‘We must realize that unless we are extremely lucky, everybody will disappear in a cloud of blue steam in 20 years…’
(Joshua Paladino, Liberty Headlines) Fanatical environmentalists have been predicting doomsday more than half a century—yet, the apocalypse has not arrived, and the facts do not indicate that it will arrive any time soon.
Nonetheless, today’s far-left Green New Deal advocates are warning of similar calamity unless the United States federal government spends trillions to socialize the economy and transform America’s energy sector.
In commemoration of the doomsayers’ milestone 50th anniversary, the Competitive Enterprise Institute posted “Wrong Again: 50 Years of Failed Eco-pocalyptic Predictions” to provide some perspective in hindsight that might assuage end-of-the-world fears.
A 1967 Los Angeles Times article claimed “it is already too late for the world to avoid a long period of famine.”
Stanford University Biologist Paul Ehrlich said food production would not keep up with population growth, causing “disastrous” consequences by 1975. Neither famine nor widespread starvation came to pass.
Ehrlich advanced similar solutions to those of the modern-day Democratic Party—including population control through abortion, “involuntary” birth control and sterilization. He suggested that the world begin to put “sterilizing agents” into food and water.
The New York Times took Ehrlich’s sensationalist bait two years later, when a reporter wrote an article titled, “Foe of Pollution Sees Lack of Time.”
The paper quoted Ehrlich claiming, “The trouble with almost all environmental problems is that by the time we have enough evidence to convince people, you’re dead.”
He pushed back his doomsday prediction.
“We must realize that unless we are extremely lucky, everybody will disappear in a cloud of blue steam in 20 years,” said Ehrlich, a 37-year-old at the time.
The environmental radicals had not yet coalesced to determine whether they would present a global warming or global cooling agenda. Today’s radicals have learned that lesson, vaguely referring to unspecified claims about climate change or a climate crisis.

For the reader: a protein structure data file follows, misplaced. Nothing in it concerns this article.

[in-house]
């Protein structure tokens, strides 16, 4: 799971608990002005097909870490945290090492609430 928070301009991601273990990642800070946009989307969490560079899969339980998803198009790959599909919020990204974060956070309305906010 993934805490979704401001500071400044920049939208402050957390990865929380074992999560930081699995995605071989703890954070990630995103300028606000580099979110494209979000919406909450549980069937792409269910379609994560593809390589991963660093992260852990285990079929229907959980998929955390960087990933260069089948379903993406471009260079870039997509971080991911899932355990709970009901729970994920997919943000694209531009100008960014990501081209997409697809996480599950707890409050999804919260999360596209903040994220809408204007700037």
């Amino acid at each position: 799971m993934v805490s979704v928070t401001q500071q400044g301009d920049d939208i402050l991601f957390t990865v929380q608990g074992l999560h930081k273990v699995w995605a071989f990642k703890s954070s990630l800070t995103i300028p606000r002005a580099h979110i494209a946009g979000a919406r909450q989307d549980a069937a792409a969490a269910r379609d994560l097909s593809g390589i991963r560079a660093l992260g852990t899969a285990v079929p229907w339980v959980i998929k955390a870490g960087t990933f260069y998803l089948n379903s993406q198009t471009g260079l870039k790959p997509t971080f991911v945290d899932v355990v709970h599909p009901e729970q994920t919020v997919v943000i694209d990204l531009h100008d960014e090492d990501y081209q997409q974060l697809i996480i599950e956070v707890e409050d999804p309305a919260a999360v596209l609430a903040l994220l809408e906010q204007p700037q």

The Boston Globe reported the prediction of James P. Lodge, a researcher at the national center for Atmospheric Research, in 1970: “Air pollution may obliterate the sun and cause a new ice age in the first third of the next century.”
Lodge said the cause of the coming ice age was an “increase in electric power generation” and a “consumption of oxygen” that exceeds “processes which return oxygen to the atmosphere.”
His solutions were standard: population control, a “less wasteful standard of living” (i.e., a lower standard of living), and a “major technological breakthrough.”
The global population and standard of living have both increased rapidly since 1970, but the latter solution did arrive, with cleaner fossil fuels, especially natural gas.
Ehrlich asserted new dire predictions in a 1970 article from the Redlands Daily Facts.
He said the “oceans will be as dead as Lake Erie” in less than 10 years.
He predicted “America will be subject to water rationing by 1974 and food rationing by 1980.”
The next year, S.I. Rasool, a NASA scientist and Columbia University professor, predicted an impending ice age if the world continued to burn fossil fuels for “five to 10” years.
By 1978, The New York Times had reported that there was “no end in sight to 30-year cooling trend.”
Ten years later, The Miami News reported that droughts would increase as the world temperature reached its hottest ever.